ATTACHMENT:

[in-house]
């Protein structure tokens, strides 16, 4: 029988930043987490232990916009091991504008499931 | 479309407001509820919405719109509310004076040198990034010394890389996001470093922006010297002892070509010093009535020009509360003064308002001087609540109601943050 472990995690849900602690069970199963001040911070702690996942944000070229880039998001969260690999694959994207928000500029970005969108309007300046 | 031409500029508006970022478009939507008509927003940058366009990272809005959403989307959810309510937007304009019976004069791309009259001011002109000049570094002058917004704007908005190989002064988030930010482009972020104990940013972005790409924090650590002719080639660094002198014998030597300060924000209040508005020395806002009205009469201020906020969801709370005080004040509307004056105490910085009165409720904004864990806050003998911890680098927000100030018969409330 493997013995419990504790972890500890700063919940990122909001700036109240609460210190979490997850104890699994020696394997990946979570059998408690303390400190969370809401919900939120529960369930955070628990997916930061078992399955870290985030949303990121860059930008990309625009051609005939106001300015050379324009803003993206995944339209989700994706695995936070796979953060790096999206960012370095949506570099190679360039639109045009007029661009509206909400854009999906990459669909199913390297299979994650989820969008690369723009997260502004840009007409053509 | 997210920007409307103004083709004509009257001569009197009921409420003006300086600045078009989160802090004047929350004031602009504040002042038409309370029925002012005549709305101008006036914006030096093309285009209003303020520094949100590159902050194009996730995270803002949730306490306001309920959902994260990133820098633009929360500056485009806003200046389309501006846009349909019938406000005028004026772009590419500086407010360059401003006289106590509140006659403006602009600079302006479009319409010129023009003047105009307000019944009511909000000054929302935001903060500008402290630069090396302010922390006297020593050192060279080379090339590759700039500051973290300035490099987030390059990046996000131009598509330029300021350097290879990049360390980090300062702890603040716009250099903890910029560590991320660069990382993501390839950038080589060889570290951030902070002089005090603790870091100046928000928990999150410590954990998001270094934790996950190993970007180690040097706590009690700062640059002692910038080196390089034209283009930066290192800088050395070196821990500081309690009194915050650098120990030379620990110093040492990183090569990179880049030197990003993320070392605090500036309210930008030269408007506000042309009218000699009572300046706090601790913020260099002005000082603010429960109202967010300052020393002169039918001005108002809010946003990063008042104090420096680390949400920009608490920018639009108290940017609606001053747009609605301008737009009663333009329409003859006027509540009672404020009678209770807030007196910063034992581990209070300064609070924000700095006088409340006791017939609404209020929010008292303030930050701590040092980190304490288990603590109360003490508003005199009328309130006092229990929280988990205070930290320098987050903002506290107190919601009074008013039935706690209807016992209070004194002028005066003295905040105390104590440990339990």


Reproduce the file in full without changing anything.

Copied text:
[in-house]
């Protein structure tokens, strides 16, 4: 029988930043987490232990916009091991504008499931 | 479309407001509820919405719109509310004076040198990034010394890389996001470093922006010297002892070509010093009535020009509360003064308002001087609540109601943050 472990995690849900602690069970199963001040911070702690996942944000070229880039998001969260690999694959994207928000500029970005969108309007300046 | 031409500029508006970022478009939507008509927003940058366009990272809005959403989307959810309510937007304009019976004069791309009259001011002109000049570094002058917004704007908005190989002064988030930010482009972020104990940013972005790409924090650590002719080639660094002198014998030597300060924000209040508005020395806002009205009469201020906020969801709370005080004040509307004056105490910085009165409720904004864990806050003998911890680098927000100030018969409330 493997013995419990504790972890500890700063919940990122909001700036109240609460210190979490997850104890699994020696394997990946979570059998408690303390400190969370809401919900939120529960369930955070628990997916930061078992399955870290985030949303990121860059930008990309625009051609005939106001300015050379324009803003993206995944339209989700994706695995936070796979953060790096999206960012370095949506570099190679360039639109045009007029661009509206909400854009999906990459669909199913390297299979994650989820969008690369723009997260502004840009007409053509 | 997210920007409307103004083709004509009257001569009197009921409420003006300086600045078009989160802090004047929350004031602009504040002042038409309370029925002012005549709305101008006036914006030096093309285009209003303020520094949100590159902050194009996730995270803002949730306490306001309920959902994260990133820098633009929360500056485009806003200046389309501006846009349909019938406000005028004026772009590419500086407010360059401003006289106590509140006659403006602009600079302006479009319409010129023009003047105009307000019944009511909000000054929302935001903060500008402290630069090396302010922390006297020593050192060279080379090339590759700039500051973290300035490099987030390059990046996000131009598509330029300021350097290879990049360390980090300062702890603040716009250099903890910029560590991320660069990382993501390839950038080589060889570290951030902070002089005090603790870091100046928000928990999150410590954990998001270094934790996950190993970007180690040097706590009690700062640059002692910038080196390089034209283009930066290192800088050395070196821990500081309690009194915050650098120990030379620990110093040492990183090569990179880049030197990003993320070392605090500036309210930008030269408007506000042309009218000699009572300046706090601790913020260099002005000082603010429960109202967010300052020393002169039918001005108002809010946003990063008042104090420096680390949400920009608490920018639009108290940017609606001053747009609605301008737009009663333009329409003859006027509540009672404020009678209770807030007196910063034992581990209070300064609070924000700095006088409340006791017939609404209020929010008292303030930050701590040092980190304490288990603590109360003490508003005199009328309130006092229990929280988990205070930290320098987050903002506290107190919601009074008013039935706690209807016992209070004194002028005066003295905040105390104590440990339990």